Catch the "Wynd" of Increasing Travel
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With the average daily rate of hotel rooms increasing by about 5% so far this year, hoteliers are gearing up for profit surges. I expect that to last for at least the next several years as international travel ramps up.
Wyndham expands in developing world
Wyndham Worldwide (NYSE: WYN) is looking to expand in the developing world, and that is a strategy many of the top companies are taking. The opening of a Peruvian addition to the 7,410 hotel fleet offered by the company is the latest addition. Investing in Wyndham will allow you to catch the wave of developing world progress, and that economy will surge in the next several years, so get in now.
With the company planning to introduce properties in Nicaragua and Columbia in 2014, now could be your chance to purchase this stock before profits really start to come in and investors catch on to this growth. Expect analyst EPS estimates to increase as the firm solidifies expansion plans.
Currently, analysts expect EPS to rise this year by 14.5% and another 12% next year. Revenue looks set to increase by 9.7% this year and 5.9% next year. I expect revenue gains to be more substantial next year, due to Latin American expansion, but profits will be temporarily offset by startup costs.
Marriott takes advantage of low property prices in Europe
Marriott International (NYSE: MAR) won't likely be able to continue its high growth rate, which has been in the double digits for the last three quarters. Instead, the company will likely suffer from the continued weak European economy. With so few jobs in Europe (see chart below), there won't be many travelers within the continent.
However, the suffering European economy won't last forever, and Marriott is taking this opportunity of low property prices to expand there. In Paris alone, the firm now has 12 properties. This expansion is sure to pay off once the European economy turns around.
For now, the firm is taking advantage of increased travel throughout the world by offering customers airline miles or hotel points on each dollar spent with the company. Facilitating the ease of travel in a society increasingly taking to the skies will set the company up for profits long into the future. And as the global economy continues to be a priority for firms, expect increasing business trips.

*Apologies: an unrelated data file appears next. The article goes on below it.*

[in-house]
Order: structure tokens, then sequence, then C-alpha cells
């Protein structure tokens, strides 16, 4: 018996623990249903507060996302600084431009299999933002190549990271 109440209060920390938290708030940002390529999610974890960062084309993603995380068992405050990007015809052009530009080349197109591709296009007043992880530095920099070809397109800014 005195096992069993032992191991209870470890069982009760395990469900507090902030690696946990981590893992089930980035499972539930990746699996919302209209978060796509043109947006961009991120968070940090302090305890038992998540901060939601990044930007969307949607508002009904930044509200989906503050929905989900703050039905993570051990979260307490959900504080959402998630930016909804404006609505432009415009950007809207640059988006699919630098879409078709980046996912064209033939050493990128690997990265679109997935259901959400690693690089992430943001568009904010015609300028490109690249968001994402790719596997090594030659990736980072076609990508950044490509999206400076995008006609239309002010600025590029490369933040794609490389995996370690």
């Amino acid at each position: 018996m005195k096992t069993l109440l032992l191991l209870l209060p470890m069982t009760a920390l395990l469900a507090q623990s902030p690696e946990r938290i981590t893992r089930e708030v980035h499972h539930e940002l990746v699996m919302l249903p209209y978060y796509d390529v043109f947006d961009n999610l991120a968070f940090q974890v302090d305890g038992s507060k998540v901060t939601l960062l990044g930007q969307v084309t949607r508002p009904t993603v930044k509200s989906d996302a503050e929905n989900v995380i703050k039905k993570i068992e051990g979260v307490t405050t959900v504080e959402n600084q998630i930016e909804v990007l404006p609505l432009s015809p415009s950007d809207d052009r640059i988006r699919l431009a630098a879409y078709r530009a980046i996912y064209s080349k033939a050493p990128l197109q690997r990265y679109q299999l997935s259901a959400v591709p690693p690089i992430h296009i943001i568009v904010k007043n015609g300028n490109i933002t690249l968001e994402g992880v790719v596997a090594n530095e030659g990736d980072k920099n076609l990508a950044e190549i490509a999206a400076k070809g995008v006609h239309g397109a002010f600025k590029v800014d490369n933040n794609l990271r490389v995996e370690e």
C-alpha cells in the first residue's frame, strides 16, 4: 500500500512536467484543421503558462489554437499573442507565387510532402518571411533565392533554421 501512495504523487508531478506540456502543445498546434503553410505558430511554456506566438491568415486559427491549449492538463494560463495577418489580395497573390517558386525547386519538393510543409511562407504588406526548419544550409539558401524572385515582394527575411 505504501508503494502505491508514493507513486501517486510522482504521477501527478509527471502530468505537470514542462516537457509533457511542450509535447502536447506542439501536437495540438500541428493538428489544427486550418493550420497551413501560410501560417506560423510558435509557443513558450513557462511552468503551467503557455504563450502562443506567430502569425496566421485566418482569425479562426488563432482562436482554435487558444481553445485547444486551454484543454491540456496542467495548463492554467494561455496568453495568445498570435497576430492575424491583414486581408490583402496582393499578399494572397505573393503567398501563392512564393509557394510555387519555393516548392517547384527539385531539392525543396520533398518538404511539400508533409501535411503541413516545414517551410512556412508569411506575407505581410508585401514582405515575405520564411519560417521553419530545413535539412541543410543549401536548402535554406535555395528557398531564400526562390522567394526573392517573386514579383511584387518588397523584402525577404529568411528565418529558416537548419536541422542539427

Analysts also believe the company is in for growth. This year 34 analysts covering the stock collectively expect a 17% increase in EPS, followed by another 17% increase next year. These targets are in line with mine.
Starwood likely to suffer from franchise focus
Starwood Hotels & Resorts Worldwide (NYSE: HOT) is not as attractive as the other two hotels in this analysis. While the company is expanding worldwide, many of its hotels are franchised, and there is uncertainty about the duration those locations will remain open. Furthermore, many of its properties are timeshares, which are cyclical.
The company has said it is interested in growing its franchised positions, but this creates too much uncertainty. While it could increase growth with minimal startup costs, I am wary about owning a company that isn't in full control of its operations. The firm has sold over 100 hotels to franchisees since 2000.
Analysts are also uncertain about the company. Morningstar said the firm's franchised businesses and timeshares give it a "very high" uncertainty rating. The company is expected to increase EPS by 10% this year and 3% next year. That's well below the expected boom other companies in the industry are expected to experience.
This one is the best
As an investor who is very bullish on the developing world, I give Wyndham a Buy rating. Its continued progress, and assertion that it will increase exposure to Latin America, allows it to gain growth that has likely already peaked in the developed world. Marriott is too exposed to Europe for me to invest in the company now, but any sign of a European recovery will have me reevaluating this stock. I give it a hold rating. Starwood is growing, but where Wyndham is putting up bricks and mortar, Starwood is using play dough. That's what happens when you grow a company by franchising and using timeshares. This stock is a sell.
Phillip Woolgar has no position in any stocks mentioned. The Motley Fool has no position in any of the stocks mentioned. Try any of our Foolish newsletter services free for 30 days. We Fools may not all hold the same opinions, but we all believe that considering a diverse range of insights makes us better investors. The Motley Fool has a disclosure policy. Is this post wrong? Click here. Think you can do better? Join us and write your own!